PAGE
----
Clare Sayce, CARE’s Emergency Response Officer, answers your questions:
What do you do when you first hear of a disaster?
CARE staff in the country affected will alert our CARE Emergency Group in Geneva, and we then send an assessment team to the disaster area. This way we get a good understanding of the scale of the disaster and the needs of the people affected. The team also looks at how others, like the country’s own government, other aid agencies and United Nations organisations are responding, or plan to respond. This helps us decide on how we can best assist.
And how can CARE best help usually?
Initially, CARE helps meet people’s most urgent needs. This often includes providing relief items so people have water, shelter, food and medical supplies. In the Asia earthquake in October 2005, for example, we distributed blankets, warm clothing, water containers, tents and plastic sheets to more than 10,000 families in India and Pakistan. Buying materials locally, where possible, we support local businesses and spend our money effectively – it’s cheaper than flying supplies in.
But it is not just about providing relief items, the way they are provided is important too.
We aim to protect people’s dignity in everything we do. We listen to the people we are helping, and work with them to make sure what we do meets their needs best. Providing water, for example, is more than ensuring they have enough water for drinking, cooking and hygiene, the water should be distributed respectfully, for example not making people stand for hours queuing under a hot sun.
Do you have enough staff in country to do this?
Not always. We have offices in more than 70 countries, and in many cases we’ve worked for decades in these countries, carrying out long-term, sustainable development work. If a disaster strikes we draw on the skills and knowledge of our country offices and experienced CARE staff from around the world. In many cases we employ hundreds of extra staff for our emergency response, from drivers and accountants to project managers, technical experts and field staff. The Asian tsunami was an extreme example, but in the Indonesian region of Aceh alone we employed 500 new staff members.
Are there any rules that govern what you can and can’t do?
Yes. There are several important codes and standards that guide what we do in emergencies.
To read about the standards and codes that CARE adheres to please click here.
We often face many constraints in an emergency, such as insufficient funding or difficulties reaching people in need because of conflict or blocked roads. Despite difficulties, we stay until the job is done, working, where we can, to change the situation for the better, through our own work and by influencing others.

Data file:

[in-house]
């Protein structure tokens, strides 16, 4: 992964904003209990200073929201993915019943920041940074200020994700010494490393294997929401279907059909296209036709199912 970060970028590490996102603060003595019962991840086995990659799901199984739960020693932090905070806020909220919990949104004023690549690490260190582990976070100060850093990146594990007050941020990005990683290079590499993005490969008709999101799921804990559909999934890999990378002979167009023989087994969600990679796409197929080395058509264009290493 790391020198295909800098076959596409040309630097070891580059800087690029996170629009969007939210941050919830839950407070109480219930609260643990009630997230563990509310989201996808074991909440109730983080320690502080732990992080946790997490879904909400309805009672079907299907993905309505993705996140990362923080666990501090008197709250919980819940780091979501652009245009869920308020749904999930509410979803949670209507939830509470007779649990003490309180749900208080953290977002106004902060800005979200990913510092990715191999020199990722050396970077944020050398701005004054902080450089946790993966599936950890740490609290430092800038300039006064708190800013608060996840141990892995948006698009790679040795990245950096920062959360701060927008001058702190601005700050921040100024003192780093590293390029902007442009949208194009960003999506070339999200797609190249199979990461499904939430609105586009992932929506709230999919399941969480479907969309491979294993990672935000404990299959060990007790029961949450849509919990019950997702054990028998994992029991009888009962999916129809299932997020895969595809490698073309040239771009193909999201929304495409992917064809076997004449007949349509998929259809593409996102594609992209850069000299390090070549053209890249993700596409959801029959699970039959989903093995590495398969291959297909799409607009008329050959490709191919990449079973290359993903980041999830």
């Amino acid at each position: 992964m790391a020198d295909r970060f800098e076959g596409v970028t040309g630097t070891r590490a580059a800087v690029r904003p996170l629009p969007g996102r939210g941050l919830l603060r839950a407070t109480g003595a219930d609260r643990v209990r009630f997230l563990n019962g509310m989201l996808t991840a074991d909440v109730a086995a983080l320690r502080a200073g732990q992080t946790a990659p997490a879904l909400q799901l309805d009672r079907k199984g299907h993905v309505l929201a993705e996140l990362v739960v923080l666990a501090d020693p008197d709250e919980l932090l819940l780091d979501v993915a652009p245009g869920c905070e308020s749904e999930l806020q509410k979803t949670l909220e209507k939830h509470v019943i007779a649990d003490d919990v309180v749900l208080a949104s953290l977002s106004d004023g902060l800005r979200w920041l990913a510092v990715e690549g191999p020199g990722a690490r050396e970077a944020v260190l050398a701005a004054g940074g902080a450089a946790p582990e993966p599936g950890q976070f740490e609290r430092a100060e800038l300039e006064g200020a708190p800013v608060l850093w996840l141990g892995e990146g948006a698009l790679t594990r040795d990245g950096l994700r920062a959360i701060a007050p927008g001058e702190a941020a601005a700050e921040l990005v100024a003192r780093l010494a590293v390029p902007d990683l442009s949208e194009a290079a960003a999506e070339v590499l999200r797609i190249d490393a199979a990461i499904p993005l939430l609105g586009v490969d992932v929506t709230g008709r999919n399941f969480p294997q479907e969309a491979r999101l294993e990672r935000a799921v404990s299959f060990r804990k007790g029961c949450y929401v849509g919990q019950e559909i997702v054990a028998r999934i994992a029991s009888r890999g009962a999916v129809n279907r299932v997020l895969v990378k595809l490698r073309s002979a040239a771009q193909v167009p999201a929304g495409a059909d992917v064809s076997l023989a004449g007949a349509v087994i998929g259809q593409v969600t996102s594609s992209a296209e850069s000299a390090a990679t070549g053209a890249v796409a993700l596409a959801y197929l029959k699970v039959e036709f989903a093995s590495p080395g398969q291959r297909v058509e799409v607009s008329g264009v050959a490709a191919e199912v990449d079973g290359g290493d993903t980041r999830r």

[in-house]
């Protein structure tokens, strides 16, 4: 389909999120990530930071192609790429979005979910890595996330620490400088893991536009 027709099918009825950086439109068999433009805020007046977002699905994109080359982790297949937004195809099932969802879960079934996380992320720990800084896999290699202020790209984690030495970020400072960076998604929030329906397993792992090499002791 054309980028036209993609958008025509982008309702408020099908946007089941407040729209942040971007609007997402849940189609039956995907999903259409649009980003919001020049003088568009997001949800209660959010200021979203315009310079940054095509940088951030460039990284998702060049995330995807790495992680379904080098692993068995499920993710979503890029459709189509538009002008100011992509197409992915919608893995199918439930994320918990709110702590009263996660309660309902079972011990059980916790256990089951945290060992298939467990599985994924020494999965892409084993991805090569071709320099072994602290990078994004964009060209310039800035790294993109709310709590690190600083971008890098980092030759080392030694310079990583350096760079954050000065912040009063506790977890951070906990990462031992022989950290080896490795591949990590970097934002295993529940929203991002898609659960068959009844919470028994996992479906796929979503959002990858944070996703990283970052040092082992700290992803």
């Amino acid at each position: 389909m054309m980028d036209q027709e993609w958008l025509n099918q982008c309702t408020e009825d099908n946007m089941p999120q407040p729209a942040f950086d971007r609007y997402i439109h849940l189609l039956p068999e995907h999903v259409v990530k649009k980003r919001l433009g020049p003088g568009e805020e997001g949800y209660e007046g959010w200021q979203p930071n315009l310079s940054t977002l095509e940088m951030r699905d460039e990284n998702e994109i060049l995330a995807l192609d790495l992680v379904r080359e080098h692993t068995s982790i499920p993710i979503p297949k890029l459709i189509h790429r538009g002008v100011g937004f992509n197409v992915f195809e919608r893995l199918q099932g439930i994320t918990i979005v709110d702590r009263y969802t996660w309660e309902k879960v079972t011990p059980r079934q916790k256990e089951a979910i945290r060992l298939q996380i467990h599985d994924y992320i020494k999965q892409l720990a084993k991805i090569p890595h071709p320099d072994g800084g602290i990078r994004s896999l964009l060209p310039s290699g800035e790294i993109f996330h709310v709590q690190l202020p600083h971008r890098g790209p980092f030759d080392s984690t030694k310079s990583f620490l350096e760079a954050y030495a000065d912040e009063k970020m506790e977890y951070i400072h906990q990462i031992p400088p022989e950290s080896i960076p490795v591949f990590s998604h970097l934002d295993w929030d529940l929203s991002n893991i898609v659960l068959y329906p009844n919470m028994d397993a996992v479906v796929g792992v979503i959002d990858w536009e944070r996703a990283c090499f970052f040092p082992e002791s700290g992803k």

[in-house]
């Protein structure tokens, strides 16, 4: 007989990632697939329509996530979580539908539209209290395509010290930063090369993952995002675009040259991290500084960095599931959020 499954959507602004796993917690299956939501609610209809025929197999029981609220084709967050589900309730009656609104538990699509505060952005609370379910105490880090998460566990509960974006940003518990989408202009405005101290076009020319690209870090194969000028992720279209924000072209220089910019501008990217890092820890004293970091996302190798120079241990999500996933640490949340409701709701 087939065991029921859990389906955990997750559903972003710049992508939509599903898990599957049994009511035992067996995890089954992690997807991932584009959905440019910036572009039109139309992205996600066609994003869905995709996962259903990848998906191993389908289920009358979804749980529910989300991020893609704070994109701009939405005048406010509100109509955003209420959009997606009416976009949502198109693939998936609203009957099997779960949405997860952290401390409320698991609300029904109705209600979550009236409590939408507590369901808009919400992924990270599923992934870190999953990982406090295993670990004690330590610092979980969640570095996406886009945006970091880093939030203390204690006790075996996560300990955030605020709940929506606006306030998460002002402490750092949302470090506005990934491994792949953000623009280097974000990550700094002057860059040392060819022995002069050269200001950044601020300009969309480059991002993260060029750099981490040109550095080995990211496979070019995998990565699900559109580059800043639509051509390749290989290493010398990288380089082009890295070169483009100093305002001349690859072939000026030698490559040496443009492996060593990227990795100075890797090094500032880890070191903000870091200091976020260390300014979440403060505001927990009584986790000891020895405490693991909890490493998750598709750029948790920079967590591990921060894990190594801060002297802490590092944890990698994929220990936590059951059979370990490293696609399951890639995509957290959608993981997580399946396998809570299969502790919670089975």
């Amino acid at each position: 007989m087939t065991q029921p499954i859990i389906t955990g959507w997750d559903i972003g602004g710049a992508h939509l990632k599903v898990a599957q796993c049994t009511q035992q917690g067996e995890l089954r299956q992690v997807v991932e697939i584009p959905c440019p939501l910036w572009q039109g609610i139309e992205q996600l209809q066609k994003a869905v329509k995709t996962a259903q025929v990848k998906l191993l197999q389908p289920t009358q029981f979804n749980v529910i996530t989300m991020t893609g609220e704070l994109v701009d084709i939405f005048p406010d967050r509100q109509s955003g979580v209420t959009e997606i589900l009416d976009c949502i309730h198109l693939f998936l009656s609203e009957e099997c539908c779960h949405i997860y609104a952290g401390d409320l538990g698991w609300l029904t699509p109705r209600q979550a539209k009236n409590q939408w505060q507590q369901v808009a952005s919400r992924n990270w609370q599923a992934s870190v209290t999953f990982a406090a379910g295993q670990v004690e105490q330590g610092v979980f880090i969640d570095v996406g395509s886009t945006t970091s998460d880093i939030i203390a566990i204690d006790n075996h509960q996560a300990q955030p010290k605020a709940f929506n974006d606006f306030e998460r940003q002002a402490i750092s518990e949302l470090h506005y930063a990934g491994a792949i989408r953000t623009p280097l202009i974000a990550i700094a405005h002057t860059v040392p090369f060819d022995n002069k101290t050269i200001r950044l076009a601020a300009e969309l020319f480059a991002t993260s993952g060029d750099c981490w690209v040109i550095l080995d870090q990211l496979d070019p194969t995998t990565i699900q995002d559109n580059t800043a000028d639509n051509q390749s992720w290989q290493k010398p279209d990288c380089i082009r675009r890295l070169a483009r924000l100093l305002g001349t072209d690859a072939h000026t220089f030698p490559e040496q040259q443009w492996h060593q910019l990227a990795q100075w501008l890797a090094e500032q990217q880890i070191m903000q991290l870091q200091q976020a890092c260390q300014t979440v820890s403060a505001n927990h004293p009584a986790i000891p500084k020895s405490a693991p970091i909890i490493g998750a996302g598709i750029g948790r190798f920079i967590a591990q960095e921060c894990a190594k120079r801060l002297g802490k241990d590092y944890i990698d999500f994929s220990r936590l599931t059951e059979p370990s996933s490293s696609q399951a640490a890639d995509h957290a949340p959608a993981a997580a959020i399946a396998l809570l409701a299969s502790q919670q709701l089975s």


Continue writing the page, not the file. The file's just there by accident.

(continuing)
How do you get the money?
We have a number of ways to get the support we need to help when disaster strikes.
CARE’s emergency group co-ordinates our global emergency response fund. Here, in the United Kingdom, we use our Rapid Response Fund, which some of our supporters generously contribute to on a regular basis. This fund ensures we are one of the first to respond in an emergency, getting aid where it is needed most. If you would like to donate or learn more visit the how you can help section.
CARE is also a member of the Disaster Emergencies Committee (DEC), a group of 13 international humanitarian organisations, that appeals for support for disaster relief. We also approach the UK government’s Department for International Development and the European Union’s Humanitarian Office for support.
How do you avoid duplicating other organisations’ work?
Co-ordination is critical for a successful response to a disaster. We work closely with all organisations working in disaster-affected areas, both national and international, to make sure duplication does not happen.
The United Nations’ Office for Co-ordination of Humanitarian Affairs (OCHA) works with the government of the affected country to lead the co-ordination. CARE attends the co-ordination meetings, where we share information and work with others to solve problems. We also find out who is best placed to help and how. By supporting other organisations, and working together, we make sure we meet the needs of the people affected. This is not always an easy task because of the scale of some emergencies and the challenges we face. For example, after Pakistan’s 2006 earthquake, it was extremely difficult to reach people cut off by snow in the mountains, but through working with other agencies we were able to help.
When do you decide that the work is done?
We stay long after the cameras have gone to help with long-term recovery. We aim to help people rebuild their lives and earn a decent living. Most of CARE’s recovery and development work is about supporting lives and livelihoods. It is essential our work, before, during and after a disaster, reduces people’s vulnerability in the future.
Is there any evaluation of your work afterwards?
We always carry out evaluations of our work. Where an appeal is launched by the Disasters Emergency Committee, a joint evaluation is carried out by all the agencies involved in the appeal, which are made available publicly.
How can I help?
The most effective way to help is by making regular donations to our Rapid Response Fund.